Brighton floats a curious project

September 1, 2000

Brighton University launched its latest research project last month, quite literally, as The Skylark - the last wooden fishing boat to be built locally - took to the waves for the first time in 30 years.

The restored 1970s trawler has scrubbed up as a 12-seater pleasure boat and makes a welcome addition to the Brighton Fishing Museum and Quarter Project, according to Andy Durr, a principal history lecturer at Brighton University, who also doubles as the mayor of Brighton and Hove.

"The fishing museum initiative fell within two planks of university policy: its commitment to work with the community and a long interest in local history - not least the notion of a local history centre. The restoration of The Skylark is just one of these ventures," Mr Durr said.

Occupying a number of arches along Brighton's famous seafront, the Fishing Quarter is already a success. As well as the museum and its shop, the project supports a smokery, a shellfish kiosk, a marine engineering workshop and a lecture theatre. Fishermen can use the facilities to mend their equipment or "to have a cup of tea and a chat when the weather's rough" according to Mr Durr, while students work in the research centre next door.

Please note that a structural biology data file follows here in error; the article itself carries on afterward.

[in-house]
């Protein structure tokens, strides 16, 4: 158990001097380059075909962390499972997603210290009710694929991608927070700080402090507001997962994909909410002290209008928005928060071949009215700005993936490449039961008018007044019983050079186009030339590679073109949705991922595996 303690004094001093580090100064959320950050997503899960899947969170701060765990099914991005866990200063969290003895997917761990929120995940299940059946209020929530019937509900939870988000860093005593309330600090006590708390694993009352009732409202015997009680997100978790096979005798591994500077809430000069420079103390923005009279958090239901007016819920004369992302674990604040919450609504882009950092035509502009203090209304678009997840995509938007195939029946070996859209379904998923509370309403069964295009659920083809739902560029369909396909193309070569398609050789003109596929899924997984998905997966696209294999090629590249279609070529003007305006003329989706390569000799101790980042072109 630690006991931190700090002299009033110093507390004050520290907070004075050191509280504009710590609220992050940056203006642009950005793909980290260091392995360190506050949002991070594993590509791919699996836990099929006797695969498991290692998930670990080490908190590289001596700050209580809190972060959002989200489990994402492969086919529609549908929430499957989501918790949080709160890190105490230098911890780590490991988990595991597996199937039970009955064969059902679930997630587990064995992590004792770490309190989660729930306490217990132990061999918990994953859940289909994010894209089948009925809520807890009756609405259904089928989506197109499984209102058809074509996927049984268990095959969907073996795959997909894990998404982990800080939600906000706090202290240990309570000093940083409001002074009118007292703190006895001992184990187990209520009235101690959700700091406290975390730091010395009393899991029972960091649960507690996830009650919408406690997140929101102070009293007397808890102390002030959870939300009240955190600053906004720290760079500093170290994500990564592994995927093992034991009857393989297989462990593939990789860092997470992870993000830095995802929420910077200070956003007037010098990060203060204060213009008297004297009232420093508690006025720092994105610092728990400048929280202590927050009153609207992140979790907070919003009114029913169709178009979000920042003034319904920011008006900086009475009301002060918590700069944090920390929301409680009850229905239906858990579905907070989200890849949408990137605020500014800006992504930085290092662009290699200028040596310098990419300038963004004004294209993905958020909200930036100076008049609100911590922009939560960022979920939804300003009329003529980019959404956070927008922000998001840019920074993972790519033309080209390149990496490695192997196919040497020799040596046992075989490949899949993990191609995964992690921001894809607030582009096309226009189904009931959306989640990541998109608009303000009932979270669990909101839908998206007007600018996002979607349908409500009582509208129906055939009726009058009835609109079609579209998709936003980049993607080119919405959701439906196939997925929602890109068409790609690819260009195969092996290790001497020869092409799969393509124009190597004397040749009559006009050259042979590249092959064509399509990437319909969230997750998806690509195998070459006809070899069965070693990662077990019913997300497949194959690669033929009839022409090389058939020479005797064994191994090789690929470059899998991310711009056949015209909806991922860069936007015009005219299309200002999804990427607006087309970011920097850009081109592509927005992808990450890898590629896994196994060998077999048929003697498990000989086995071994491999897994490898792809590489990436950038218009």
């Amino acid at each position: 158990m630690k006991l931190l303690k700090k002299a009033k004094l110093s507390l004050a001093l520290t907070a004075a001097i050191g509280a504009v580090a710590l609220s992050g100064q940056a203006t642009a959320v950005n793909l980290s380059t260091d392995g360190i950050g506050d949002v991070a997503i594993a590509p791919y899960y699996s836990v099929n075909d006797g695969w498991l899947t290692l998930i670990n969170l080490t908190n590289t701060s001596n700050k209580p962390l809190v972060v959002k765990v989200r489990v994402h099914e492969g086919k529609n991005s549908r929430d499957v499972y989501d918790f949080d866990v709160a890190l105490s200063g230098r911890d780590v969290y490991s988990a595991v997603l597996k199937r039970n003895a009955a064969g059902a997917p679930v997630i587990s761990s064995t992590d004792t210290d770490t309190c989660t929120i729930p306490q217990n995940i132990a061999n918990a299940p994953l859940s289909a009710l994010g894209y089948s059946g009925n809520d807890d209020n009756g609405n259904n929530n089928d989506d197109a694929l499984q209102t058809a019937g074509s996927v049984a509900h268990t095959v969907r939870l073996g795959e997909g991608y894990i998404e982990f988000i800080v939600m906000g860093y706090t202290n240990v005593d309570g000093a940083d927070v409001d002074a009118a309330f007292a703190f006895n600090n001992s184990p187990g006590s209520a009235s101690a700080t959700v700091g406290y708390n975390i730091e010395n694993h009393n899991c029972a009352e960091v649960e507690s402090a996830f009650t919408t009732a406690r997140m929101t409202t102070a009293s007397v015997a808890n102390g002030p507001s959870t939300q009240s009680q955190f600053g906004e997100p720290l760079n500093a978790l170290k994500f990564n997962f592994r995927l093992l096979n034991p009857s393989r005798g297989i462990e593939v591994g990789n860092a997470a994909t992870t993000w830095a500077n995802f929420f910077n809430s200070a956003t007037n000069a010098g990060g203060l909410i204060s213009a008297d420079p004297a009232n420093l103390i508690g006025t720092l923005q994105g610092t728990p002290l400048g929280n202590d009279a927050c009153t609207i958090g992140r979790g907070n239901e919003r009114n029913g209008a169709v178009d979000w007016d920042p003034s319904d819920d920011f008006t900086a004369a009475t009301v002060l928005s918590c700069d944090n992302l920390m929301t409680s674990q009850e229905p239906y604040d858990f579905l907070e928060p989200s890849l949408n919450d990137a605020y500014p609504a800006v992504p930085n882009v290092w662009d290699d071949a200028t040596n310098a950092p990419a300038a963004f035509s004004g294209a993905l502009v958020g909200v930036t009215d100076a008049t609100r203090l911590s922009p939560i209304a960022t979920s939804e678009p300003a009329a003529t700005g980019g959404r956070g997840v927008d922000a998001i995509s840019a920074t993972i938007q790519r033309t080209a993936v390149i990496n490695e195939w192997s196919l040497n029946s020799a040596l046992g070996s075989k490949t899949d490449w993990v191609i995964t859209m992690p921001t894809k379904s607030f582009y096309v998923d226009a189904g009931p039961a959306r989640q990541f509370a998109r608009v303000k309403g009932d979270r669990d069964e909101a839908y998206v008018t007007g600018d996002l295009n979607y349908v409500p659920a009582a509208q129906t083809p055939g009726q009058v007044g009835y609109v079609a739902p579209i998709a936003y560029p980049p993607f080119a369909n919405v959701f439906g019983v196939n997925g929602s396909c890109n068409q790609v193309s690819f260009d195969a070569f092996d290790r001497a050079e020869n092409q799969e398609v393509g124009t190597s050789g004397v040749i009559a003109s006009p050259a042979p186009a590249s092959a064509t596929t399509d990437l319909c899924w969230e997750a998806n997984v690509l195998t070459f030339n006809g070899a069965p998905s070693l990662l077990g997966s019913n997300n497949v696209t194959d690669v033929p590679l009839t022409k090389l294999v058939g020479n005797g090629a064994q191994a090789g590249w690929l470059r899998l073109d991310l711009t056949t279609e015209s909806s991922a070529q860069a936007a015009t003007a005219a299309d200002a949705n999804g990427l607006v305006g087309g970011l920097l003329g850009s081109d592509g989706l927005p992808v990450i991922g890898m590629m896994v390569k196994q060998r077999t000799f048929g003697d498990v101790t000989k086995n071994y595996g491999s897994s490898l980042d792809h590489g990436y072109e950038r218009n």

While the majority of funding comes from the European Regional Development Fund, the university has already invested more than Pounds 32,000 in the project.

"As everything is staffed by the community or voluntary sector, there is less pressure to make a high turnover than there would have been if it had been run by the private sector. It is low scale but that is exactly how those involved want it to be. We have enough 'Kiss-Me-Quick' on the Palace Pier," Mr Durr said.

"The centre has traditional academic outcomes - published articles and a postgraduate research student - but the project is concerned with the retrieval of the past of a working community."

Fine weather will bring The Skylark to the beach - Pounds 6,000 has been invested in a winching system to haul boats safely out of the water when not in use - and it is hoped that the prospect of a pleasure cruise around the bay will prompt visitors to take a greater interest in local history.

Fiercely proud of the initiative's progress, Mr Durr said: "It is a strange research centre but is has created jobs, has regenerated the seafront and has got the university well and truly involved with the community."

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